Sunday, June 25, 2017 This Week's Paper

Dance Theatre Northwest Presents ‘Paquita’ at June 23 Recital

// Artistic Director Melanie Kirk-Stauffer Inspires Students with Her Lifelong Passion for Ballet

A mirrored wall reflects a studio full of dancers twirling across a shiny wooden floor at Dance Theatre Northwest, as Artistic Director Melanie Kirk-Stauffer watches her students rehearse. Even as they concentrate, the students also watch her, knowing their teacher sees everything. They dance to music from the classical ballet “Paquita” – portions of which will be featured at a recital, along with much more, at Mount Tahoma High School on June 23, with performances at 2:30 p.m. and 7 p.m.

“Good,” Kirk-Stauffer says, as she shuts off the recording and then turns back to smile at the dancers. “Nice timing.” She carries herself with perfect posture, grace and authority – thanks to a lifetime in ballet – and demonstrates what she wants to see, emphasizing details to refine and perfect. Specific comments for each person come with plenty of praise and encouragement, using ballet terminology that sounds like a foreign language to the outsider. But everyone in the room understands. They give her their complete attention and respect.

Dance Theatre Northwest, a non-profit organization, includes an award-winning regional performing dance company featuring principals Vadne Domeika, Chhay Mam and Katie Neumann, as well as Alana Liteanu and Allison Zakharov, apprentice company members. DTN also has a Junior Dance Ensemble. Up to 28 students, ages 11-42, will dance in “Paquita” and at least 90 students, ages 3-66, will dance in the recital overall. Kirk-Stauffer believes in giving all those who wish to participate the opportunity to perform.

Not all of Kirk-Stauffer’s students will make ballet a lifelong career, but all of them will benefit from their training. “It brings them along and brings them up,” Kirk-Stauffer said. “It increases their capabilities and enhances their growth.” Creative problem solving, better math skills, better verbal skills and team building are a few of the proven benefits of an education in music and the performing arts. Kirk-Stauffer teaches students to think on their feet, literally. “I want to teach them how to be whole people, to be healthy, fit, conscientious and disciplined, along with the joy of that kind of lifestyle.”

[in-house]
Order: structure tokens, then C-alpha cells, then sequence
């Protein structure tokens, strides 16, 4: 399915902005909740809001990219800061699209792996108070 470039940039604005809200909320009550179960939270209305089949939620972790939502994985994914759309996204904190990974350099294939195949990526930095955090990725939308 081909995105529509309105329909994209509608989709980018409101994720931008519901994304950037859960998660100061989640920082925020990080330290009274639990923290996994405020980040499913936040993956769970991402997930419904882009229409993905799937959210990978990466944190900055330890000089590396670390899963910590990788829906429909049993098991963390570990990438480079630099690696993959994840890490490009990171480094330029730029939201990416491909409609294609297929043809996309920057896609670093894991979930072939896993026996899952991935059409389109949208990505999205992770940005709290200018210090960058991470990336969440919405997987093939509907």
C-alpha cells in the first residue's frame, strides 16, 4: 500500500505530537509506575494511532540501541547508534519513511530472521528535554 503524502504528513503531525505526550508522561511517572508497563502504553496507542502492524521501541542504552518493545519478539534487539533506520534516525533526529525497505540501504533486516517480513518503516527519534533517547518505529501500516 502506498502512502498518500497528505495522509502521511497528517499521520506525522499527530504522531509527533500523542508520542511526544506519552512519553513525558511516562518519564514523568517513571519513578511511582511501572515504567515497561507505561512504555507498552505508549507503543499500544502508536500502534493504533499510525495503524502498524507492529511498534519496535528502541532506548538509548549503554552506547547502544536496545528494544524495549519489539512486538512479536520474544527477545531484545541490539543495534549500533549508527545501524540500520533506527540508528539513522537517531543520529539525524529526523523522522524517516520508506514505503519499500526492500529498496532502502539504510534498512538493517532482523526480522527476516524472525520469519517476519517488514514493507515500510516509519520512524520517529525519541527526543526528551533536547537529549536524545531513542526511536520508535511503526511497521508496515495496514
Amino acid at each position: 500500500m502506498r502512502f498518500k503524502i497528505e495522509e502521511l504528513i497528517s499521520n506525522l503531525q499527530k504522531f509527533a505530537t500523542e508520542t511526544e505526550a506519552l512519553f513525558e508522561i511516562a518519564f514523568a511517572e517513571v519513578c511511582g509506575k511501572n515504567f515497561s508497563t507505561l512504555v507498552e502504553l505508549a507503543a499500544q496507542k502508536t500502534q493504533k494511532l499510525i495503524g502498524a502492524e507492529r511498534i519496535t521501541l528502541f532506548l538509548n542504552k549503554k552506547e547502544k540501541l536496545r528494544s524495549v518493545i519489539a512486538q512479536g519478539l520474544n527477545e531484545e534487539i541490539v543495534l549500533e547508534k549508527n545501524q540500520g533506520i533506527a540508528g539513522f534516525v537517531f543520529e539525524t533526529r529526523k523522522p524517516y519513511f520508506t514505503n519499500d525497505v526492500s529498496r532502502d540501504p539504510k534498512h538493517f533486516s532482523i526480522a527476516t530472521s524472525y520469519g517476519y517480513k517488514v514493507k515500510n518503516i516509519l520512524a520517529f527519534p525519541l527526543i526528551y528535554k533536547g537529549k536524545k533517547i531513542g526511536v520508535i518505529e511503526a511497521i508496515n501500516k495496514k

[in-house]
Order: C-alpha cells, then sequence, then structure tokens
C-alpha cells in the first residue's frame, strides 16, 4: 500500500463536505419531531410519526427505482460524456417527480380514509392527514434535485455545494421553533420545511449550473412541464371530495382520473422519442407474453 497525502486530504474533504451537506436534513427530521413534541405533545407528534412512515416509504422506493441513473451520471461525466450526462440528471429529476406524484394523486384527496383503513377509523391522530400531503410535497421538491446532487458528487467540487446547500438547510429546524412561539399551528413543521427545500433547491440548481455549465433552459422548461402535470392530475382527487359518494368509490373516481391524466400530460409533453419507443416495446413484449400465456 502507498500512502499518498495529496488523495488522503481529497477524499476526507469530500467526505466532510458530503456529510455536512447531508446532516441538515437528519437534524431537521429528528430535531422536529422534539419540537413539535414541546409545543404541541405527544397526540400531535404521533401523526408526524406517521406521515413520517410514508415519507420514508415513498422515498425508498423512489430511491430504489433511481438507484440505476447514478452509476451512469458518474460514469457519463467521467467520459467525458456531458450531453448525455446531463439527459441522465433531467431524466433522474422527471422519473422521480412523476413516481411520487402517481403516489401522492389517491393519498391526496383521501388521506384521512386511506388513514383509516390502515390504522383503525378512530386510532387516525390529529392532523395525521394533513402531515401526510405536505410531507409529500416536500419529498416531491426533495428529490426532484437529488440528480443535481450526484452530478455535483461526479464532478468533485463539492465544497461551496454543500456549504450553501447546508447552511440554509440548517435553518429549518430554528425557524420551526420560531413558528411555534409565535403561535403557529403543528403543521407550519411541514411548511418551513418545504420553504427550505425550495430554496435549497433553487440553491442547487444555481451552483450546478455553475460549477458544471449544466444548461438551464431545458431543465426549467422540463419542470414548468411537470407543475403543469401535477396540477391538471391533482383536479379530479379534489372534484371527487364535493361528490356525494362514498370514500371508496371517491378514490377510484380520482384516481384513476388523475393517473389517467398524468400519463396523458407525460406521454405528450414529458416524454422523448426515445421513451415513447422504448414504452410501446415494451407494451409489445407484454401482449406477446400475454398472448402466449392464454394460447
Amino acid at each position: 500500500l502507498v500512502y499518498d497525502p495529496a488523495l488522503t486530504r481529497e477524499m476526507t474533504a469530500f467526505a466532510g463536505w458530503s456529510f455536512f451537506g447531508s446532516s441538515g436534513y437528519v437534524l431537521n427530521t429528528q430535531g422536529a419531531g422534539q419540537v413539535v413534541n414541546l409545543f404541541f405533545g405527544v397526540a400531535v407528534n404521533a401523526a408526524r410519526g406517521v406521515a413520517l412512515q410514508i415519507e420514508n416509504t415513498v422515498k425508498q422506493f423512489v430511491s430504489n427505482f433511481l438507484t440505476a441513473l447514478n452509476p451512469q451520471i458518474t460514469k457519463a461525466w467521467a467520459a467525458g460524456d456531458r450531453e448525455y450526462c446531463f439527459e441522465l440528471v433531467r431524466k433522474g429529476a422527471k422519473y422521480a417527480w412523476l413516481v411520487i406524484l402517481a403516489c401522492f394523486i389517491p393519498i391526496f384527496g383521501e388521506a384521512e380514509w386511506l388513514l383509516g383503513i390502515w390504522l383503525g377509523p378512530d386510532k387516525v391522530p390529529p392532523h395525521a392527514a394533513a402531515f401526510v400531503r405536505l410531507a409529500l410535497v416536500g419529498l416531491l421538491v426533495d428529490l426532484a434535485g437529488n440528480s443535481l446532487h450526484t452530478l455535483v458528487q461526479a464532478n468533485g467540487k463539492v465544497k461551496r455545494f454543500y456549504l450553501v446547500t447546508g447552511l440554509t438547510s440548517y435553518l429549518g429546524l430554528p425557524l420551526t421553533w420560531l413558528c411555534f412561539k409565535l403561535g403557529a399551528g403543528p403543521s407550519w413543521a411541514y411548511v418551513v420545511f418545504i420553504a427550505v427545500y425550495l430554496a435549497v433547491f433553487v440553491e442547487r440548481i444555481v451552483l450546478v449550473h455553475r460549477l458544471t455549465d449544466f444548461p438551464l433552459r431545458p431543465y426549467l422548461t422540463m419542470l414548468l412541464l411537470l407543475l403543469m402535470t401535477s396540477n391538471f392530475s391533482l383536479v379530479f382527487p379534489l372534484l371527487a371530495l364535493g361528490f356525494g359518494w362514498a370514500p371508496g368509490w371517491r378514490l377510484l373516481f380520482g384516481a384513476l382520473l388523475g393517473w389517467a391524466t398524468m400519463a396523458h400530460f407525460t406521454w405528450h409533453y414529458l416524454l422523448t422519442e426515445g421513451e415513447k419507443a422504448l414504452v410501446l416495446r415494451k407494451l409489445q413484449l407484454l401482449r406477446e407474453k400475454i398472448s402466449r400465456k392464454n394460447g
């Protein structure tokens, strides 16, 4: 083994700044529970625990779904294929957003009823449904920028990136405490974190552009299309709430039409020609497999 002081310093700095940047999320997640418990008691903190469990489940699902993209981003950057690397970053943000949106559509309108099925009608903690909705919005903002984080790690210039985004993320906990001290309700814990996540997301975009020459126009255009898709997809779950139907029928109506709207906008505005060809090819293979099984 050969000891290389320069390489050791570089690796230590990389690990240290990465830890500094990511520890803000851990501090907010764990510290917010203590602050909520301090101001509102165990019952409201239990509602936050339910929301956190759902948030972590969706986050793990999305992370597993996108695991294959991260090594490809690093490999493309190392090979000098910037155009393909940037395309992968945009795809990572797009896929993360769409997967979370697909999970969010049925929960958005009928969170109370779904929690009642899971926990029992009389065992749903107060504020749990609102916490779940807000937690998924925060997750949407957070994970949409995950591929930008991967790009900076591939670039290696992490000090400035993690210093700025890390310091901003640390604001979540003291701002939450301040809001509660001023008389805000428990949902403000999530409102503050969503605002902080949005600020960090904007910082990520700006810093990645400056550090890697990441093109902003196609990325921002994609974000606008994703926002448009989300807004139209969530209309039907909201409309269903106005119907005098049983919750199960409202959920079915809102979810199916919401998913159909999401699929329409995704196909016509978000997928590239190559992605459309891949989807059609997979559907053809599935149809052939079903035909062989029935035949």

The greater community also benefits from Dance Theatre Northwest. Kirk-Stauffer, a lifelong member of the Tacoma community, believes in living a life of service and giving back. DTN’s outreach includes a total of up to 18 performances yearly at assisted living and retirement homes, and schools, always free and open to the public. DTN’s low ticket prices – $22 to $26 for the June 23 recital – become an even better value with discounts for students, seniors and the military.

Kirk-Stauffer began ballet at age 3. Her passion only increased throughout childhood and adolescence. At age 17 she danced the starring role in “Paquita” for the Tacoma Civic Ballet, wearing her father’s opening-night gift: a pair of ruby earrings. That gift inspired the “Rubies and Roses” theme of this year’s recital. But that is only one reason why she loves “Paquita,” with its story about a gypsy girl in Spain during Napoleon’s occupation.

“I’m attracted to the ballets that were restaged by Marius Petipa,” Kirk-Stauffer said. She thinks part of the reason is her own genealogy in ballet. Beginning with her first teacher, she traced the educational backgrounds of those most influential to her own education – including Patricia Cairns, Harold Christensen, Robert Joffrey and Richard Englund – and discovered a lineage that goes back to the Russian Imperial Ballet and Michael Fokine.

Kirk-Stauffer hopes to inspire all young people, whether or not they dance, hoping they will realize that a rich and fulfilling life awaits them if they believe in themselves. Her experience of being drawn from the corps de ballet to be given the starring role in “Paquita” three weeks before the performance – as a result of exceptional self-motivation and dedication – came during her crucial teen years. “It was a real life experience for me at a young age,” she said. “It showed me that my hard work would be rewarded.”

Back in the studio, rehearsal ends for the day and Kirk-Stauffer thanks everyone for their hard work. Now that class is over, the building comes alive with a flurry of dancers chattering and gathering their things to head home. Their reward will come on June 23 at Mount Tahoma High School, when “Rubies and Roses” demonstrates Dance Theatre Northwest’s tradition of excellence, and one woman’s passion to preserve and perpetuate classical ballet. Kirk-Stauffer can hardly wait to present “Paquita.”

“It’s the music, the style of the piece, the memory of the choreography,” she says. “It’s so uplifting.”